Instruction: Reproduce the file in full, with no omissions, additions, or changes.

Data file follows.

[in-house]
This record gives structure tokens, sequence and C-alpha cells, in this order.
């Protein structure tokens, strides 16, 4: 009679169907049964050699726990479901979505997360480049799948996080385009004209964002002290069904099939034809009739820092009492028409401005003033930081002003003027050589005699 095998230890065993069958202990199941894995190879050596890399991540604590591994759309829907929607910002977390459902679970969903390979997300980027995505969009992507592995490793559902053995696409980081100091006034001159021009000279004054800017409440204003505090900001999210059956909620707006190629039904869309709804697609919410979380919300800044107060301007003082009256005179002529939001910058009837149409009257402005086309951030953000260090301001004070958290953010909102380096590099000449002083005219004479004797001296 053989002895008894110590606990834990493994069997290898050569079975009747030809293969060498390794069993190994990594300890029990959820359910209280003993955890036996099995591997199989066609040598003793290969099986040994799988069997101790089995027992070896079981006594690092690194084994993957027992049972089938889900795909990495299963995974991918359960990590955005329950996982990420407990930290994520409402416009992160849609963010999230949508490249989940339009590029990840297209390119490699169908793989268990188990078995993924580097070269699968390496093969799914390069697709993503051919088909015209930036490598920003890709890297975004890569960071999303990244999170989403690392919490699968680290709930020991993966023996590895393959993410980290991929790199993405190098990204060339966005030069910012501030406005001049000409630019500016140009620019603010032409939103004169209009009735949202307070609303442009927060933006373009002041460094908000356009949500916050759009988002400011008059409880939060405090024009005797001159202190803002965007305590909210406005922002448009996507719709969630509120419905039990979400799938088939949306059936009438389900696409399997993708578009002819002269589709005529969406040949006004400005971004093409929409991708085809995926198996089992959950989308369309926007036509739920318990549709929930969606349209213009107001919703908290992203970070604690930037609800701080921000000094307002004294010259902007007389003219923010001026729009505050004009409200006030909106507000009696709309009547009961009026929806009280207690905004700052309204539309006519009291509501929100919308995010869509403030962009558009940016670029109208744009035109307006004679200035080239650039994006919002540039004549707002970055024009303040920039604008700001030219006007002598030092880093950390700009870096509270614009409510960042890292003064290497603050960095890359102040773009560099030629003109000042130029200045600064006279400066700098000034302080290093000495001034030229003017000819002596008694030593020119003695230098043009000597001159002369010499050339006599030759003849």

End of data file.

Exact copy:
[in-house]
This record gives structure tokens, sequence and C-alpha cells, in this order.
């Protein structure tokens, strides 16, 4: 009679169907049964050699726990479901979505997360480049799948996080385009004209964002002290069904099939034809009739820092009492028409401005003033930081002003003027050589005699 095998230890065993069958202990199941894995190879050596890399991540604590591994759309829907929607910002977390459902679970969903390979997300980027995505969009992507592995490793559902053995696409980081100091006034001159021009000279004054800017409440204003505090900001999210059956909620707006190629039904869309709804697609919410979380919300800044107060301007003082009256005179002529939001910058009837149409009257402005086309951030953000260090301001004070958290953010909102380096590099000449002083005219004479004797001296 053989002895008894110590606990834990493994069997290898050569079975009747030809293969060498390794069993190994990594300890029990959820359910209280003993955890036996099995591997199989066609040598003793290969099986040994799988069997101790089995027992070896079981006594690092690194084994993957027992049972089938889900795909990495299963995974991918359960990590955005329950996982990420407990930290994520409402416009992160849609963010999230949508490249989940339009590029990840297209390119490699169908793989268990188990078995993924580097070269699968390496093969799914390069697709993503051919088909015209930036490598920003890709890297975004890569960071999303990244999170989403690392919490699968680290709930020991993966023996590895393959993410980290991929790199993405190098990204060339966005030069910012501030406005001049000409630019500016140009620019603010032409939103004169209009009735949202307070609303442009927060933006373009002041460094908000356009949500916050759009988002400011008059409880939060405090024009005797001159202190803002965007305590909210406005922002448009996507719709969630509120419905039990979400799938088939949306059936009438389900696409399997993708578009002819002269589709005529969406040949006004400005971004093409929409991708085809995926198996089992959950989308369309926007036509739920318990549709929930969606349209213009107001919703908290992203970070604690930037609800701080921000000094307002004294010259902007007389003219923010001026729009505050004009409200006030909106507000009696709309009547009961009026929806009280207690905004700052309204539309006519009291509501929100919308995010869509403030962009558009940016670029109208744009035109307006004679200035080239650039994006919002540039004549707002970055024009303040920039604008700001030219006007002598030092880093950390700009870096509270614009409510960042890292003064290497603050960095890359102040773009560099030629003109000042130029200045600064006279400066700098000034302080290093000495001034030229003017000819002596008694030593020119003695230098043009000597001159002369010499050339006599030759003849």